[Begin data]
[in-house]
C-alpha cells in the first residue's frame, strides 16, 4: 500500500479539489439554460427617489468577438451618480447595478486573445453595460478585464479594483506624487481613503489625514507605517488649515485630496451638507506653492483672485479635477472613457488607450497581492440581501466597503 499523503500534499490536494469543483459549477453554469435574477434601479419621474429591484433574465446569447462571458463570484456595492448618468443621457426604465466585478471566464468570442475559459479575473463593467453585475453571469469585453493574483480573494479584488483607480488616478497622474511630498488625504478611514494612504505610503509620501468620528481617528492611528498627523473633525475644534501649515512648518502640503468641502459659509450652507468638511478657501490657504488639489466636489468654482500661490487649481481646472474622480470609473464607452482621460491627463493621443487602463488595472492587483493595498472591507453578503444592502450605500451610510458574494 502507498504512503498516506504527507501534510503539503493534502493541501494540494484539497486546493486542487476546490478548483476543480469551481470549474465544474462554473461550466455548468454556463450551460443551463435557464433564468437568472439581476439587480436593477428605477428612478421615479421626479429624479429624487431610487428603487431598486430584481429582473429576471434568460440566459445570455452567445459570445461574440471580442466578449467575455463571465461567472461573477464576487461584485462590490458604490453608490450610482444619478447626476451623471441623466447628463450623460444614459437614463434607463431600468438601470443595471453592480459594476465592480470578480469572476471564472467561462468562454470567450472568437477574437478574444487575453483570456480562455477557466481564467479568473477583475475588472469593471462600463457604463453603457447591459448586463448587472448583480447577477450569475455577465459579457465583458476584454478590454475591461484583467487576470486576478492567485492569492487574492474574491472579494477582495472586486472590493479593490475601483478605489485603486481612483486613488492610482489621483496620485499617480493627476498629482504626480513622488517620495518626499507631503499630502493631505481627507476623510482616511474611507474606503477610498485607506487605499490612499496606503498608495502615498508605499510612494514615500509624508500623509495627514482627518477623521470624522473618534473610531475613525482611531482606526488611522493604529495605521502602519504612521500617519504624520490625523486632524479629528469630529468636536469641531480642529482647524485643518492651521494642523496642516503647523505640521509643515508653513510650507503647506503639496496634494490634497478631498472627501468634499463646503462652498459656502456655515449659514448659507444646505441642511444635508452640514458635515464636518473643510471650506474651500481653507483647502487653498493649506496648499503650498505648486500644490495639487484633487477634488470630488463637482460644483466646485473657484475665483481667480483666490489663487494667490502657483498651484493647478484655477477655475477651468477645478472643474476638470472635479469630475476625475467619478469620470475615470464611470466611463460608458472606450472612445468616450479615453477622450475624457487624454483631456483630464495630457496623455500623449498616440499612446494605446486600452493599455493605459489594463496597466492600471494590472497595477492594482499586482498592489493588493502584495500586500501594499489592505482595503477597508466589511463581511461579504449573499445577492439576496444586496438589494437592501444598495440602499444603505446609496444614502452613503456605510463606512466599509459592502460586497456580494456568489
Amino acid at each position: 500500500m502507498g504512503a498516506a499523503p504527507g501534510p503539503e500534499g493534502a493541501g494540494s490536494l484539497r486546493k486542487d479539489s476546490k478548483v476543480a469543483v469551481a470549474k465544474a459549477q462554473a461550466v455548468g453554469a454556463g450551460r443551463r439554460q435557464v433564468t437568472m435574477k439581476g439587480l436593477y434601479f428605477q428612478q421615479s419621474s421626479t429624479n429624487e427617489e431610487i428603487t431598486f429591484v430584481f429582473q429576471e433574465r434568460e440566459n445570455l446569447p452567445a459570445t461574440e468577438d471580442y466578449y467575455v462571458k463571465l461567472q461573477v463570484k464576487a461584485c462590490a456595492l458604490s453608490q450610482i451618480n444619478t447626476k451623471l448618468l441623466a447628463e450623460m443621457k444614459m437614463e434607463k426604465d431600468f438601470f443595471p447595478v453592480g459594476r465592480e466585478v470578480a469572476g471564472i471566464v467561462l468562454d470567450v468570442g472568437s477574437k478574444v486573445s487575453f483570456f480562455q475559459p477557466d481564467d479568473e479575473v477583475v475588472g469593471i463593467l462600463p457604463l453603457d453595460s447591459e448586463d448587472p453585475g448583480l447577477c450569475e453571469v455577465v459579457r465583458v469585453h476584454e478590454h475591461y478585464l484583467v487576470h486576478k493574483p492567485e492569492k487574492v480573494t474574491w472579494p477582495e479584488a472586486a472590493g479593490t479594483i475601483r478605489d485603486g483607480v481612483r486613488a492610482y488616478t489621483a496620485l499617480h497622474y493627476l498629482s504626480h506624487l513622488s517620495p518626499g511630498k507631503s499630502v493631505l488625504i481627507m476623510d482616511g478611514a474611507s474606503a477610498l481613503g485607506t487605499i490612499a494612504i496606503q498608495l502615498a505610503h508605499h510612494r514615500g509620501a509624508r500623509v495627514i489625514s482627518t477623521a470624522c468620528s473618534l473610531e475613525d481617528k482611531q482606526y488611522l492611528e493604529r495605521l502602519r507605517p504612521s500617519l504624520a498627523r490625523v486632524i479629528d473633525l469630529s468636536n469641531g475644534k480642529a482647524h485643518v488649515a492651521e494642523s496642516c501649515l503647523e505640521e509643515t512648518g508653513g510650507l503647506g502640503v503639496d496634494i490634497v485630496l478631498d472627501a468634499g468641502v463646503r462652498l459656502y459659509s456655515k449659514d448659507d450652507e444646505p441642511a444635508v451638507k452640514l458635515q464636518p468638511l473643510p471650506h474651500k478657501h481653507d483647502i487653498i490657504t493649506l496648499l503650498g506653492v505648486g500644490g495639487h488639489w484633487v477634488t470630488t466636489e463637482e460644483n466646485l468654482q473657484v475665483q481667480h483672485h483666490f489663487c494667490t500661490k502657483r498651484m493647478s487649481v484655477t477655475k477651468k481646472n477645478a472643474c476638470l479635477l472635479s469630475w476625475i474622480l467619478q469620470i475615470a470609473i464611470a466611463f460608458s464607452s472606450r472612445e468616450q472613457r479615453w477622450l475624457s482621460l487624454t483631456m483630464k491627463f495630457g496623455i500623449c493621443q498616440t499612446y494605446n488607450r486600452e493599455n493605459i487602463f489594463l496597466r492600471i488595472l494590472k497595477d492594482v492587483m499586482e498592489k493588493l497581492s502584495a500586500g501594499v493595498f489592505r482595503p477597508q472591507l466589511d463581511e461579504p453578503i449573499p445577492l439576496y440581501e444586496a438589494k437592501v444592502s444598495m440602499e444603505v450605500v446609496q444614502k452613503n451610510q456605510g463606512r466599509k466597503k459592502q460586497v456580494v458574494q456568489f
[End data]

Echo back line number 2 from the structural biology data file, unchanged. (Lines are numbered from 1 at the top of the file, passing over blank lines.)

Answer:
C-alpha cells in the first residue's frame, strides 16, 4: 500500500479539489439554460427617489468577438451618480447595478486573445453595460478585464479594483506624487481613503489625514507605517488649515485630496451638507506653492483672485479635477472613457488607450497581492440581501466597503 499523503500534499490536494469543483459549477453554469435574477434601479419621474429591484433574465446569447462571458463570484456595492448618468443621457426604465466585478471566464468570442475559459479575473463593467453585475453571469469585453493574483480573494479584488483607480488616478497622474511630498488625504478611514494612504505610503509620501468620528481617528492611528498627523473633525475644534501649515512648518502640503468641502459659509450652507468638511478657501490657504488639489466636489468654482500661490487649481481646472474622480470609473464607452482621460491627463493621443487602463488595472492587483493595498472591507453578503444592502450605500451610510458574494 502507498504512503498516506504527507501534510503539503493534502493541501494540494484539497486546493486542487476546490478548483476543480469551481470549474465544474462554473461550466455548468454556463450551460443551463435557464433564468437568472439581476439587480436593477428605477428612478421615479421626479429624479429624487431610487428603487431598486430584481429582473429576471434568460440566459445570455452567445459570445461574440471580442466578449467575455463571465461567472461573477464576487461584485462590490458604490453608490450610482444619478447626476451623471441623466447628463450623460444614459437614463434607463431600468438601470443595471453592480459594476465592480470578480469572476471564472467561462468562454470567450472568437477574437478574444487575453483570456480562455477557466481564467479568473477583475475588472469593471462600463457604463453603457447591459448586463448587472448583480447577477450569475455577465459579457465583458476584454478590454475591461484583467487576470486576478492567485492569492487574492474574491472579494477582495472586486472590493479593490475601483478605489485603486481612483486613488492610482489621483496620485499617480493627476498629482504626480513622488517620495518626499507631503499630502493631505481627507476623510482616511474611507474606503477610498485607506487605499490612499496606503498608495502615498508605499510612494514615500509624508500623509495627514482627518477623521470624522473618534473610531475613525482611531482606526488611522493604529495605521502602519504612521500617519504624520490625523486632524479629528469630529468636536469641531480642529482647524485643518492651521494642523496642516503647523505640521509643515508653513510650507503647506503639496496634494490634497478631498472627501468634499463646503462652498459656502456655515449659514448659507444646505441642511444635508452640514458635515464636518473643510471650506474651500481653507483647502487653498493649506496648499503650498505648486500644490495639487484633487477634488470630488463637482460644483466646485473657484475665483481667480483666490489663487494667490502657483498651484493647478484655477477655475477651468477645478472643474476638470472635479469630475476625475467619478469620470475615470464611470466611463460608458472606450472612445468616450479615453477622450475624457487624454483631456483630464495630457496623455500623449498616440499612446494605446486600452493599455493605459489594463496597466492600471494590472497595477492594482499586482498592489493588493502584495500586500501594499489592505482595503477597508466589511463581511461579504449573499445577492439576496444586496438589494437592501444598495440602499444603505446609496444614502452613503456605510463606512466599509459592502460586497456580494456568489